MIAMI -- Horns honked, percussion pulsed and school kids squealed. Miami can make quite a din when the Dominicans win.
The visiting team on the scoreboard, the Dominican Republic made itself at home by beating the United States 3-1 Thursday night to earn a berth in the final round of the World Baseball Classic.
Pinch-hitter Erick Aybar singled home Nelson Cruz with the go-ahead run in the ninth for the Dominicans, who improved to 5-0. The Dominican Republic is assured of a spot in the semifinals beginning Sunday in San Francisco, where two-time defending champion Japan and the Netherlands have already advanced.
The United States must now face Puerto Rico on Friday night, with the winner earning a trip to San Francisco and the loser being eliminated. Ryan Vogelsong will pitch for the Americans against Nelson Figueroa.
Playing the U.S. team for the first time ever in the WBC, the Dominicans drew raucous support all night, especially in a noisy ninth.
"No doubt it's the best atmosphere I ever played in," said Cruz, who has twice reached the World Series. "Thanks to the fans, we had extra motivation you don't have every day."
With the score 1-all, Cruz led off with a double against Craig Kimbrel (0-1), then took third on a groundout. Aybar singled sharply and ran to first with his index finger raised as his teammates poured out of the dugout to greet Cruz crossing the plate.
Aybar's hit came one pitch after a called strike two left him irate.
"An umpire makes a mistake," Aybar said. "What I did was forget about it and make contact."
Until Aybar's hit, the Dominicans were 0 for 7 with runners in scoring position.
Aybar stole second and scored on a two-out single by Jose Reyes.
"They beat our closer," U.S. manager Joe Torre said. "They beat a great one. You tip your hat to them."
Former Miami Marlin Hanley Ramirez silenced jeers from the crowd with a home run in the second inning for the other Dominican run.
Pedro Strop (3-0) pitched a scoreless eighth. Fernando Rodney, the fifth Dominican pitcher, threw a perfect ninth to complete a six-hitter for his fourth save. He has yet to allow a hit in 4 1-3 innings.
With the final out, several teammates joined Rodney in his familiar arrow-shooting ritual. The victory left Dominican manager Tony Pena choking back tears.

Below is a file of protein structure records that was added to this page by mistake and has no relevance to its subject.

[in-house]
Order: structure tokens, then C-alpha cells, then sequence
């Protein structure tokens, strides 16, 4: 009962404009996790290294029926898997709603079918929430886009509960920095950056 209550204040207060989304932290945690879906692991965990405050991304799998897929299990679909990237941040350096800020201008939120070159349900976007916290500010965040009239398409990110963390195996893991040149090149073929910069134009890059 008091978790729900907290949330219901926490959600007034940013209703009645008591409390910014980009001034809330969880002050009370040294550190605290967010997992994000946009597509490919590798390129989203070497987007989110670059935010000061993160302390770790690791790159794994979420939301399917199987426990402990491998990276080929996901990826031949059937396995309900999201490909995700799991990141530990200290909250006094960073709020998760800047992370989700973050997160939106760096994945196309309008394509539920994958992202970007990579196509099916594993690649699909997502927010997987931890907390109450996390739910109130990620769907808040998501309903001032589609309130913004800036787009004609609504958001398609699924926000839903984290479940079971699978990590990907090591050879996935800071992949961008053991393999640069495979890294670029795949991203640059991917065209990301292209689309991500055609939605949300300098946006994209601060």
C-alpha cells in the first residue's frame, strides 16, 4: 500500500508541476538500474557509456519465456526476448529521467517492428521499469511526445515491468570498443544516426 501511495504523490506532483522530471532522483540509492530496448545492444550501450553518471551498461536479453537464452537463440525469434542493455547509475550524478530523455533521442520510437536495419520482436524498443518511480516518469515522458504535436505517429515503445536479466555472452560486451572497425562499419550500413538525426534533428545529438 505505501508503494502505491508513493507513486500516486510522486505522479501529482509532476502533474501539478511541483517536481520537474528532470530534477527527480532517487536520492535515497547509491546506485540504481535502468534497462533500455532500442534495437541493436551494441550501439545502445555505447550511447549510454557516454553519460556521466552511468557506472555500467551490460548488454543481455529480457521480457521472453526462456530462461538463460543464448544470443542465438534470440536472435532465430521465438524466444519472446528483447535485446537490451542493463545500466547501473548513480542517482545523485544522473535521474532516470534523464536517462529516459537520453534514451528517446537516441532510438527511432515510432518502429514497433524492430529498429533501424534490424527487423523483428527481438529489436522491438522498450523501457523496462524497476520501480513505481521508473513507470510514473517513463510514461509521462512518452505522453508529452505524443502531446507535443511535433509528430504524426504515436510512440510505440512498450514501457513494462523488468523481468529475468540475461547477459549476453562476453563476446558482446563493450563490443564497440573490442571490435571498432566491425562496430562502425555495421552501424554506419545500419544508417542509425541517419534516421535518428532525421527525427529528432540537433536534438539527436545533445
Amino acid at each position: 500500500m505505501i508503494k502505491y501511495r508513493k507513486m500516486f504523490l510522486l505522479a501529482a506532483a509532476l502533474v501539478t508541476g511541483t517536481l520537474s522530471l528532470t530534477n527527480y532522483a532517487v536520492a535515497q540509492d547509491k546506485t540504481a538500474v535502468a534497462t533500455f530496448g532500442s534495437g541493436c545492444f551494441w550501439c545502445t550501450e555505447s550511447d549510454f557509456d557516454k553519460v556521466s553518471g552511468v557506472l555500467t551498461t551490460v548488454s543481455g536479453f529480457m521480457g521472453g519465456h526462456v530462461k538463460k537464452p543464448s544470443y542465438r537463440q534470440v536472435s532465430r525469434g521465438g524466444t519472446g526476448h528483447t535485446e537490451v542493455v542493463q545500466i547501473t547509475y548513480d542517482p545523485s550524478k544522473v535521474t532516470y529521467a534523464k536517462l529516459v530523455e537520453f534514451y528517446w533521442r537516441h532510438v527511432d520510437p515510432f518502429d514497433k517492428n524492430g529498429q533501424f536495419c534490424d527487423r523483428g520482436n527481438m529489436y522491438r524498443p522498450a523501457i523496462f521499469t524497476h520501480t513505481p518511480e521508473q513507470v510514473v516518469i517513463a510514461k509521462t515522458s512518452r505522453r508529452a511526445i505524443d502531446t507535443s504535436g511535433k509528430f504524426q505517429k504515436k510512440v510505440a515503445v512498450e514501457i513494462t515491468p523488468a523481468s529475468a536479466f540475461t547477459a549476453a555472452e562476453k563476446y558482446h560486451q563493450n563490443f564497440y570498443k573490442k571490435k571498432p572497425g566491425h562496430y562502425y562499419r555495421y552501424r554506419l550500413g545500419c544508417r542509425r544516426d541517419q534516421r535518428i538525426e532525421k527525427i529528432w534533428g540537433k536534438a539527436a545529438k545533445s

"I feel so emotional," he said in the interview room over the clamor of partying Dominicans on a nearby plaza. "Today was the battle of two titans."
The retractable roof was closed, which reinforced the sound of the noisemakers favored by Dominican spectators. Their racket more than matched the cheers of U.S. fans in the crowd of 34,366.
There was plenty of flag-waving, even by the players. During the game someone gave the Americans a U.S. flag to hang in their dugout.
But the U.S. team was without slugger David Wright, scratched shortly before the game because of sore ribs.
Both starting pitchers benefited from umpire Angel Hernandez's large strike zone, and they cooled off two teams that came into the game batting over .300.
R.A. Dickey, the NL Cy Young Award winner last year, gave up one run and struck out four in five innings. Minnesota Twins right-hander Samuel Deduno allowed one run and struck out seven, mostly on curves, in four innings for the Dominican Republic.
Deduno also struck out Hosmer looking to end the third, then walked to the dugout shouting with both arms raised. He was just as demonstrative after fanning Jimmy Rollins to end the fourth.
Strop pounded his chest when he kept the score tied by getting three outs in the eighth.
"There's passion on both sides," Torre said. "It's just showed a little different. It's nothing we didn't expect."
Ramirez, traded by the Marlins during their dismal 2012 season, drew boos when he batted in the second. He responded by pulling a knuckler into the beer garden to make the score 1-all.